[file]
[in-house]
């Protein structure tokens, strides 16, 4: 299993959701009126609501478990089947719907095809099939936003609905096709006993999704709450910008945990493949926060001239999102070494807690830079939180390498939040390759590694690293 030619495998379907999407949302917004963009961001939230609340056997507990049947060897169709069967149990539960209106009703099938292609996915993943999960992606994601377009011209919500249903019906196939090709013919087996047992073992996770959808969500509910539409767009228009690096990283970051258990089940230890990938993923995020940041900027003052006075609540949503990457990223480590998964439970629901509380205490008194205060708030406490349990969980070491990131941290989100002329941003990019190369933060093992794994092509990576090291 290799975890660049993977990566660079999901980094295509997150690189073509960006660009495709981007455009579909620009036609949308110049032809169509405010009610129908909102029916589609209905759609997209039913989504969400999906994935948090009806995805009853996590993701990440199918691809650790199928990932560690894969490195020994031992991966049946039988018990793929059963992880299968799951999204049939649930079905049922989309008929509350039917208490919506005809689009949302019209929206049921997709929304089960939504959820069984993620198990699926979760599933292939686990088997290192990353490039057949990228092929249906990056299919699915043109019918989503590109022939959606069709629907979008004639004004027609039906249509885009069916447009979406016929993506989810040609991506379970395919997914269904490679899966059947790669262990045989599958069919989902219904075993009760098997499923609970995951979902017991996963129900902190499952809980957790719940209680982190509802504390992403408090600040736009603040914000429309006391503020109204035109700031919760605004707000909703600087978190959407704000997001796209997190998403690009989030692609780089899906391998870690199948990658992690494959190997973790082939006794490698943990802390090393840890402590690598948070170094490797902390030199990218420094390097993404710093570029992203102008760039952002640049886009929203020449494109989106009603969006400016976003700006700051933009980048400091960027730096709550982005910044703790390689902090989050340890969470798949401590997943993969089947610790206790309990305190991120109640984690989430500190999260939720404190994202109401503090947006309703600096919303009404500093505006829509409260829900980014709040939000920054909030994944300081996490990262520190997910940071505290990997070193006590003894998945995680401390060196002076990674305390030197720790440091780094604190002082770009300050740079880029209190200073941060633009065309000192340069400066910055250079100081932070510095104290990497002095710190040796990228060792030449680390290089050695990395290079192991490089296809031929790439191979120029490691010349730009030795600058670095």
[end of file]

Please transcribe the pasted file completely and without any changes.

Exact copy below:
[in-house]
């Protein structure tokens, strides 16, 4: 299993959701009126609501478990089947719907095809099939936003609905096709006993999704709450910008945990493949926060001239999102070494807690830079939180390498939040390759590694690293 030619495998379907999407949302917004963009961001939230609340056997507990049947060897169709069967149990539960209106009703099938292609996915993943999960992606994601377009011209919500249903019906196939090709013919087996047992073992996770959808969500509910539409767009228009690096990283970051258990089940230890990938993923995020940041900027003052006075609540949503990457990223480590998964439970629901509380205490008194205060708030406490349990969980070491990131941290989100002329941003990019190369933060093992794994092509990576090291 290799975890660049993977990566660079999901980094295509997150690189073509960006660009495709981007455009579909620009036609949308110049032809169509405010009610129908909102029916589609209905759609997209039913989504969400999906994935948090009806995805009853996590993701990440199918691809650790199928990932560690894969490195020994031992991966049946039988018990793929059963992880299968799951999204049939649930079905049922989309008929509350039917208490919506005809689009949302019209929206049921997709929304089960939504959820069984993620198990699926979760599933292939686990088997290192990353490039057949990228092929249906990056299919699915043109019918989503590109022939959606069709629907979008004639004004027609039906249509885009069916447009979406016929993506989810040609991506379970395919997914269904490679899966059947790669262990045989599958069919989902219904075993009760098997499923609970995951979902017991996963129900902190499952809980957790719940209680982190509802504390992403408090600040736009603040914000429309006391503020109204035109700031919760605004707000909703600087978190959407704000997001796209997190998403690009989030692609780089899906391998870690199948990658992690494959190997973790082939006794490698943990802390090393840890402590690598948070170094490797902390030199990218420094390097993404710093570029992203102008760039952002640049886009929203020449494109989106009603969006400016976003700006700051933009980048400091960027730096709550982005910044703790390689902090989050340890969470798949401590997943993969089947610790206790309990305190991120109640984690989430500190999260939720404190994202109401503090947006309703600096919303009404500093505006829509409260829900980014709040939000920054909030994944300081996490990262520190997910940071505290990997070193006590003894998945995680401390060196002076990674305390030197720790440091780094604190002082770009300050740079880029209190200073941060633009065309000192340069400066910055250079100081932070510095104290990497002095710190040796990228060792030449680390290089050695990395290079192991490089296809031929790439191979120029490691010349730009030795600058670095």